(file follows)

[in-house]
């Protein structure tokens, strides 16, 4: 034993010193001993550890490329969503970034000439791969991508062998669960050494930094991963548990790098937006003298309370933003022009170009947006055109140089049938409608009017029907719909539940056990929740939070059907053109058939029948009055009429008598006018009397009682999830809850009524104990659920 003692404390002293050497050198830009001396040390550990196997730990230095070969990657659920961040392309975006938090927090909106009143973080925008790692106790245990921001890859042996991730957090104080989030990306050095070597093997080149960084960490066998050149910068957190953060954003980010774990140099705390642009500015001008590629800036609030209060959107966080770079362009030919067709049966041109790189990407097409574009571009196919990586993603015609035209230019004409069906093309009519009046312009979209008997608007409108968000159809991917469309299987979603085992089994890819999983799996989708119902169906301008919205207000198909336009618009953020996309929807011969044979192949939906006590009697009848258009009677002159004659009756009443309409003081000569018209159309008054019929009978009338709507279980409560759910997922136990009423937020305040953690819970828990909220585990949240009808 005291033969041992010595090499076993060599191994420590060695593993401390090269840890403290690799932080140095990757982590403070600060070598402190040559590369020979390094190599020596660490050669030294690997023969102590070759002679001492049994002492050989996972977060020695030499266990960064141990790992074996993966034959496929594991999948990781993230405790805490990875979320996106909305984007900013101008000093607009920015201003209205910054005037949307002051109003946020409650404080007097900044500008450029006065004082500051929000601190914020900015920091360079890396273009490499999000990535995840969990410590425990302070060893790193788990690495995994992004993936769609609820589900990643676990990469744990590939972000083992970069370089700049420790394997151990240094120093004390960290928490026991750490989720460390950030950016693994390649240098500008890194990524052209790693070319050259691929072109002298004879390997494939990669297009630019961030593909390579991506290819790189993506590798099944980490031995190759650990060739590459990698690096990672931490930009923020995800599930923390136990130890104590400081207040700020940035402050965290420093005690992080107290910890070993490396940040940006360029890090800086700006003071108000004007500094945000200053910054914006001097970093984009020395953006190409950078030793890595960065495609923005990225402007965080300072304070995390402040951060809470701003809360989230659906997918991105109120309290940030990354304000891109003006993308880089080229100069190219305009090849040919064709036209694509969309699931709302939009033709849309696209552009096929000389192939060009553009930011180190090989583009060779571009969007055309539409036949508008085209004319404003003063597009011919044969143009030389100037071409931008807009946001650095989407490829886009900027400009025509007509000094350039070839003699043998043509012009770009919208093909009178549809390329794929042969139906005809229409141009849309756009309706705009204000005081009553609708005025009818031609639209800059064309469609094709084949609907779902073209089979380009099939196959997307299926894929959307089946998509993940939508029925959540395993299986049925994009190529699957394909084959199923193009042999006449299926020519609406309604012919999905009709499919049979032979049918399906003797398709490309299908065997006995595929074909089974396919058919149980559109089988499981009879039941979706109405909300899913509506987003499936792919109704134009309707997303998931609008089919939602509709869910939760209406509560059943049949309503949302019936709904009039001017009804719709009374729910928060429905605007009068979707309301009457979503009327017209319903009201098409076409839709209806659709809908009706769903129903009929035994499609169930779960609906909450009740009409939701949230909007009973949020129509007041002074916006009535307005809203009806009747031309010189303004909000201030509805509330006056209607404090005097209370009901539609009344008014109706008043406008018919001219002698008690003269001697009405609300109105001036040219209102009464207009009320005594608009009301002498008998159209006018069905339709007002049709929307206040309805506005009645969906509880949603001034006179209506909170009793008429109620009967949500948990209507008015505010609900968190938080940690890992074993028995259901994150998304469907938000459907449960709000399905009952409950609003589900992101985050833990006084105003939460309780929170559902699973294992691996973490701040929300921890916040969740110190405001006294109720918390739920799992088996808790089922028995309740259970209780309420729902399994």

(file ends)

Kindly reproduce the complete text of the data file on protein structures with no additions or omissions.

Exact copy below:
[in-house]
């Protein structure tokens, strides 16, 4: 034993010193001993550890490329969503970034000439791969991508062998669960050494930094991963548990790098937006003298309370933003022009170009947006055109140089049938409608009017029907719909539940056990929740939070059907053109058939029948009055009429008598006018009397009682999830809850009524104990659920 003692404390002293050497050198830009001396040390550990196997730990230095070969990657659920961040392309975006938090927090909106009143973080925008790692106790245990921001890859042996991730957090104080989030990306050095070597093997080149960084960490066998050149910068957190953060954003980010774990140099705390642009500015001008590629800036609030209060959107966080770079362009030919067709049966041109790189990407097409574009571009196919990586993603015609035209230019004409069906093309009519009046312009979209008997608007409108968000159809991917469309299987979603085992089994890819999983799996989708119902169906301008919205207000198909336009618009953020996309929807011969044979192949939906006590009697009848258009009677002159004659009756009443309409003081000569018209159309008054019929009978009338709507279980409560759910997922136990009423937020305040953690819970828990909220585990949240009808 005291033969041992010595090499076993060599191994420590060695593993401390090269840890403290690799932080140095990757982590403070600060070598402190040559590369020979390094190599020596660490050669030294690997023969102590070759002679001492049994002492050989996972977060020695030499266990960064141990790992074996993966034959496929594991999948990781993230405790805490990875979320996106909305984007900013101008000093607009920015201003209205910054005037949307002051109003946020409650404080007097900044500008450029006065004082500051929000601190914020900015920091360079890396273009490499999000990535995840969990410590425990302070060893790193788990690495995994992004993936769609609820589900990643676990990469744990590939972000083992970069370089700049420790394997151990240094120093004390960290928490026991750490989720460390950030950016693994390649240098500008890194990524052209790693070319050259691929072109002298004879390997494939990669297009630019961030593909390579991506290819790189993506590798099944980490031995190759650990060739590459990698690096990672931490930009923020995800599930923390136990130890104590400081207040700020940035402050965290420093005690992080107290910890070993490396940040940006360029890090800086700006003071108000004007500094945000200053910054914006001097970093984009020395953006190409950078030793890595960065495609923005990225402007965080300072304070995390402040951060809470701003809360989230659906997918991105109120309290940030990354304000891109003006993308880089080229100069190219305009090849040919064709036209694509969309699931709302939009033709849309696209552009096929000389192939060009553009930011180190090989583009060779571009969007055309539409036949508008085209004319404003003063597009011919044969143009030389100037071409931008807009946001650095989407490829886009900027400009025509007509000094350039070839003699043998043509012009770009919208093909009178549809390329794929042969139906005809229409141009849309756009309706705009204000005081009553609708005025009818031609639209800059064309469609094709084949609907779902073209089979380009099939196959997307299926894929959307089946998509993940939508029925959540395993299986049925994009190529699957394909084959199923193009042999006449299926020519609406309604012919999905009709499919049979032979049918399906003797398709490309299908065997006995595929074909089974396919058919149980559109089988499981009879039941979706109405909300899913509506987003499936792919109704134009309707997303998931609008089919939602509709869910939760209406509560059943049949309503949302019936709904009039001017009804719709009374729910928060429905605007009068979707309301009457979503009327017209319903009201098409076409839709209806659709809908009706769903129903009929035994499609169930779960609906909450009740009409939701949230909007009973949020129509007041002074916006009535307005809203009806009747031309010189303004909000201030509805509330006056209607404090005097209370009901539609009344008014109706008043406008018919001219002698008690003269001697009405609300109105001036040219209102009464207009009320005594608009009301002498008998159209006018069905339709007002049709929307206040309805506005009645969906509880949603001034006179209506909170009793008429109620009967949500948990209507008015505010609900968190938080940690890992074993028995259901994150998304469907938000459907449960709000399905009952409950609003589900992101985050833990006084105003939460309780929170559902699973294992691996973490701040929300921890916040969740110190405001006294109720918390739920799992088996808790089922028995309740259970209780309420729902399994």